Officers investigating the murder of the Ding family in Northampton last year believe prime suspect Anxiang Du fled to Morocco just days after the incident.
With Northamptonshire Police believing Du, 53, to have been in Morocco ever since, Detective Chief Inspector Tom Davies addressed the media over there today and launched a television appeal in the country.
He is hopeful that increased exposure will lead to an arrest, more than 14 months after the murders of Helen Chui, Jifeng Ding and their daughters Xing and Alice on the day of the Royal Wedding last year at their home in Pioneer Close, Simpson Manor.
It has emerged that Du boarded a bus at London’s Victoria station shortly after the family were found dead and travelled to Paris and through France and Spain, before catching a ferry from the port of Algeciras to Tangier in Morocco.
The journey is believed to have taken only a few days, with Du evading capture in Morocco ever since.
DCI Davies said: “He knew the route, he had a plan and he used that three or four day window after the murders to leave the country.
“We have focused on that period and the transport links in and out of London. It was painstaking work but after looking through all the departures we know he left on a bus from London Victoria to Paris.
“From there he used buses or trains to get to Alegeciras where he boarded a ferry to Tangier. Whether he is still in Tangier or not we don’t know but we are hoping this latest appeal will help us in that respect.
“We have had some excellent coverage from today’s press conference. It has gone out on national television across Morocco and Spain and the press are fully aware of it. It has had a good response.
“We are coming up to a busy time on the ferries between the two countries and we are able to target a wide group of people. Hopefully someone will recognise him. Even if it was six months ago they saw him, it is a new lead and every new lead takes us that one step closer to finding him.”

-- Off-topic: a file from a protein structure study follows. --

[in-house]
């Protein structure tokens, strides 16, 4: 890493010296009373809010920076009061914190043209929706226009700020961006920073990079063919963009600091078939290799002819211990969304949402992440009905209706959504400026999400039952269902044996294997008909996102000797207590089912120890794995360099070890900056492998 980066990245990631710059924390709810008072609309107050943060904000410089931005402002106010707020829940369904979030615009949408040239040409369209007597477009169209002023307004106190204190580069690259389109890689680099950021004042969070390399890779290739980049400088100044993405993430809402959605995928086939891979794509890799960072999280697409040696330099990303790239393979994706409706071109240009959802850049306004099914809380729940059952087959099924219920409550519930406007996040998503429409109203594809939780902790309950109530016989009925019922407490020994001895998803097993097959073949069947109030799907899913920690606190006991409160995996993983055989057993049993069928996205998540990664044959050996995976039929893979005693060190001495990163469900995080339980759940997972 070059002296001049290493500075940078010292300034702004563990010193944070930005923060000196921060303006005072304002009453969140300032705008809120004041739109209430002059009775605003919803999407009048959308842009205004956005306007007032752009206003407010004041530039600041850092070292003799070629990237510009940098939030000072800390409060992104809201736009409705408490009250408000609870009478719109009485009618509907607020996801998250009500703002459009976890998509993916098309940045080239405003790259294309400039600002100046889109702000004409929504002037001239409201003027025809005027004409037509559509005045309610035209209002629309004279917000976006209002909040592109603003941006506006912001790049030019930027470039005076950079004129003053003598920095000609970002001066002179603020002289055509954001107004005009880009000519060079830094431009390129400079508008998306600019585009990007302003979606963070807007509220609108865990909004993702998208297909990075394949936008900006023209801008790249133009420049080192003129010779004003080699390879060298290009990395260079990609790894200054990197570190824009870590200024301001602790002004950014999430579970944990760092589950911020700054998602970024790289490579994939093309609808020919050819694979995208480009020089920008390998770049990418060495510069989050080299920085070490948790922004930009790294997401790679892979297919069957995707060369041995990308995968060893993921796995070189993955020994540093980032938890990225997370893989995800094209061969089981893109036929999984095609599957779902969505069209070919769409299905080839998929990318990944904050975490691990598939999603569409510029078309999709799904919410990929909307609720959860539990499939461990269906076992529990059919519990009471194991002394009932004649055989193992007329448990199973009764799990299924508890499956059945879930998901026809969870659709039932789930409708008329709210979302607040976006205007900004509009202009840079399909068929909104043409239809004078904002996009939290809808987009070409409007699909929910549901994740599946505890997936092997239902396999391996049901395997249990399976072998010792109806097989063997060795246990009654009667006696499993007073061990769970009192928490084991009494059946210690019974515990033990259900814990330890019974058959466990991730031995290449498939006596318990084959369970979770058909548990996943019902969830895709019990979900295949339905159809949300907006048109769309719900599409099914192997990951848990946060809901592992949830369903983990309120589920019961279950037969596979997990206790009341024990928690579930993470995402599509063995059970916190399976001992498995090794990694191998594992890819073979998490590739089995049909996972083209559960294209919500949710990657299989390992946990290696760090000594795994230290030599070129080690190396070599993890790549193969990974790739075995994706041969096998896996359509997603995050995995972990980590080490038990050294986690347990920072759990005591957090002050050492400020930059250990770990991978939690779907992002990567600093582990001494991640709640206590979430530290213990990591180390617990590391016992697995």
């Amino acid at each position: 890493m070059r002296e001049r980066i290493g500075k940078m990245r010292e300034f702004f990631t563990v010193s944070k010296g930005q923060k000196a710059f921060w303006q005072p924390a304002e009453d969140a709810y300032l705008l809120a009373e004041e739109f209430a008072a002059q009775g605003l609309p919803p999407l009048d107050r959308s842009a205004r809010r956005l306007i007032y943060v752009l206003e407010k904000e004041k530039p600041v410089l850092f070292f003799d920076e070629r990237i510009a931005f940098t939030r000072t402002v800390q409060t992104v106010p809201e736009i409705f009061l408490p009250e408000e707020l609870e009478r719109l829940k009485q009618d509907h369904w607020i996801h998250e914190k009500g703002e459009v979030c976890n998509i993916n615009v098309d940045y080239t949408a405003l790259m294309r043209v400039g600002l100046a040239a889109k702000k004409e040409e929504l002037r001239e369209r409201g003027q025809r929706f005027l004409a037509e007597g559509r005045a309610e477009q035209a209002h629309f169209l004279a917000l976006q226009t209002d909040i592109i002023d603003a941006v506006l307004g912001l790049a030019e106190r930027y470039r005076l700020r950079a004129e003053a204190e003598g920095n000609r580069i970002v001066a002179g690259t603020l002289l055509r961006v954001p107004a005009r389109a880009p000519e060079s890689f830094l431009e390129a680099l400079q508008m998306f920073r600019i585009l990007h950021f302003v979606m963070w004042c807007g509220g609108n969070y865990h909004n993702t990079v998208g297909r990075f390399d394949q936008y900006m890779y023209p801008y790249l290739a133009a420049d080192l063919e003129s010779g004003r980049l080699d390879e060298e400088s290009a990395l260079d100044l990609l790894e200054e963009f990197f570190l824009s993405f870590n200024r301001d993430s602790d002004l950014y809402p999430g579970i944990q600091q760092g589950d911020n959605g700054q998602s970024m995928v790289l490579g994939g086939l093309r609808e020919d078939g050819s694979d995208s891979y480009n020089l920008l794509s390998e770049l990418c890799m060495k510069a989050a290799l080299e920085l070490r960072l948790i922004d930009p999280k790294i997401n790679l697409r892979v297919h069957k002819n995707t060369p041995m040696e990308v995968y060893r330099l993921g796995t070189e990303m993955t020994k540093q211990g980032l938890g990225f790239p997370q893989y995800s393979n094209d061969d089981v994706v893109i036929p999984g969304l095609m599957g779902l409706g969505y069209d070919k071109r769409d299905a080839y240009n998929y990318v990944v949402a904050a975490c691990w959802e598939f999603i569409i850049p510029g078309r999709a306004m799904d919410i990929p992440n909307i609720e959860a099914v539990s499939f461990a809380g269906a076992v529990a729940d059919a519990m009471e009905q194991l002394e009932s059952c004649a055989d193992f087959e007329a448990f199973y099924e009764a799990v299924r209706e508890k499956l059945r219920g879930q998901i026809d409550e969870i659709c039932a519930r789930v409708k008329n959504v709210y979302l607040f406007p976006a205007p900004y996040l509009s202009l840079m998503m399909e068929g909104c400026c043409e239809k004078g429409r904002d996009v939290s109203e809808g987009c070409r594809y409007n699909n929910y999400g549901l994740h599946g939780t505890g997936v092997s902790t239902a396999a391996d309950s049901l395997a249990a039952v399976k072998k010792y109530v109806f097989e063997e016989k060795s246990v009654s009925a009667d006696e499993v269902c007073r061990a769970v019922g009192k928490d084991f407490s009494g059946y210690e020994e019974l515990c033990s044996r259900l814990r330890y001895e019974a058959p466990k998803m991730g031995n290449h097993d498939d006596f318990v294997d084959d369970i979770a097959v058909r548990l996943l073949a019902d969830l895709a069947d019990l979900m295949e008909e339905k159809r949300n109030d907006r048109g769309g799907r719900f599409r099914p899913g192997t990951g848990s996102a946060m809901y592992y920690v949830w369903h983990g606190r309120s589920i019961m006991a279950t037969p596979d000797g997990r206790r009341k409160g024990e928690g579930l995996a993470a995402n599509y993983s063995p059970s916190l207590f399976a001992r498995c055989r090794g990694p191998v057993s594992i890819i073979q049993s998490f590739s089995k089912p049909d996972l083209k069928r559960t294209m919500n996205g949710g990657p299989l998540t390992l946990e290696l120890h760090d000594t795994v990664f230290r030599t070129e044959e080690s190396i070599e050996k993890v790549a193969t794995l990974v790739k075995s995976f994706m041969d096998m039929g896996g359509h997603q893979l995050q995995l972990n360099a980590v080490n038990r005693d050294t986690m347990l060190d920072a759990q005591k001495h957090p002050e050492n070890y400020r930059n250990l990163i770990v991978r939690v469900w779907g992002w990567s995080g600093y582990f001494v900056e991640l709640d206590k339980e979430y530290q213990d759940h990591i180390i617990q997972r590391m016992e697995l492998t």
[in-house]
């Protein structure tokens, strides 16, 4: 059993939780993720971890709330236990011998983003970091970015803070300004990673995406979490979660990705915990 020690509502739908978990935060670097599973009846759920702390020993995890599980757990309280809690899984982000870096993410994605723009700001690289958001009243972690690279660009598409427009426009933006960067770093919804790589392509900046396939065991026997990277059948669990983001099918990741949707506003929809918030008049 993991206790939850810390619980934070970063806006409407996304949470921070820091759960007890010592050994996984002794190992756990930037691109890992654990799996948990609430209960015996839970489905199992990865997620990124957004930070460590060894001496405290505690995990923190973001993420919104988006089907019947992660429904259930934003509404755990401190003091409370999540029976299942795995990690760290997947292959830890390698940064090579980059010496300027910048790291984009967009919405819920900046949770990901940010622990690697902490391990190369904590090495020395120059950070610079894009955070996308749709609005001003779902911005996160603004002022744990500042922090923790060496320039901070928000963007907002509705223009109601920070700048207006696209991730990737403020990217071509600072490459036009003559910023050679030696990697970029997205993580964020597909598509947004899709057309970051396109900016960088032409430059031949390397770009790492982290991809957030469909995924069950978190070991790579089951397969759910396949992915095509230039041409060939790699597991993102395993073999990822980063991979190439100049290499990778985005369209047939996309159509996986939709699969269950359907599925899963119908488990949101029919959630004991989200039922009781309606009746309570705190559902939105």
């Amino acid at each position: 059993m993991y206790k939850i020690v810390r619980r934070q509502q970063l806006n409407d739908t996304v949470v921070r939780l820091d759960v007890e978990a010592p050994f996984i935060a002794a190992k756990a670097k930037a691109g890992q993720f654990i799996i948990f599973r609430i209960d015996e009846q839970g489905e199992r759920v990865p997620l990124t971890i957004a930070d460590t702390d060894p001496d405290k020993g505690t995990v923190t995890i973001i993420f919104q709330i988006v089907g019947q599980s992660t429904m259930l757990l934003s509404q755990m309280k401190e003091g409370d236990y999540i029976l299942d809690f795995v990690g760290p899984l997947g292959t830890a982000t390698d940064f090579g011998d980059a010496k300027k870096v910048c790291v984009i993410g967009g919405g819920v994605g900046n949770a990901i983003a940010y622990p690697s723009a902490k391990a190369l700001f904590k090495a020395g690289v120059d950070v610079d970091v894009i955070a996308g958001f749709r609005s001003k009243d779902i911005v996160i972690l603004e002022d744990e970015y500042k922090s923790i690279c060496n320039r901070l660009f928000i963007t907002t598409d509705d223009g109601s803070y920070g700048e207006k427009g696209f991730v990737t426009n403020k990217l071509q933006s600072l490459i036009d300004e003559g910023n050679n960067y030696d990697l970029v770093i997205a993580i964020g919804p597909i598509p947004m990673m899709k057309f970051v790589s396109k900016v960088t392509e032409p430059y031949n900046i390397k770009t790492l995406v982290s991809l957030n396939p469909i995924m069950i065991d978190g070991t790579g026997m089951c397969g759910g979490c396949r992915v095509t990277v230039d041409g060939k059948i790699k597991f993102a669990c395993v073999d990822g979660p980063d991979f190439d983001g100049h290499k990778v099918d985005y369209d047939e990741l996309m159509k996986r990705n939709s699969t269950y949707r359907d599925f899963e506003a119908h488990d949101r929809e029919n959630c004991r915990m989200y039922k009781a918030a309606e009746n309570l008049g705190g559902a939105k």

Du has a background in herbal medicine and police are investigating the possibility he has used that to earn a living while on the run.
The 53-year-old is known to have been carrying several thousand pounds in cash when he left the UK but that money will now have run out and police are keen to know how he is surviving financially.
DCI Davies said: “We are looking at a number of things. Is somebody looking after him financially? Has somebody given him some low-skilled work? Has he set up a herbal rememdy business of his own? Has someone given him somewhere to stay? Or is he the sort of person who is living in isolation and nobody is noticing?
“What we do know is that he is a fugitive trying to use international borders to escape justice and we are not going to stand by and let that happen.
“We are due a bit of luck in this investigation but we are not going to sit back and wait for that luck, we’re going out there and we’re trying to force it. It is a sizeable challenge but it is one we are undertaking with some vigour.”
Police from Northamptonshire, who are due to return to the UK on Friday afternoon, have issued posters and leaflets to officers out in Morocco and are hoping that someone will recognise Du in a country with no Chinese community of note.
DCI Davies added: “What we are saying to the people of Morocco is ‘over to you’. We have put out his picture and we want to know if they recognise him.
“It is our biggest breakthrough so far and we hope this can lead to a positive outcome.”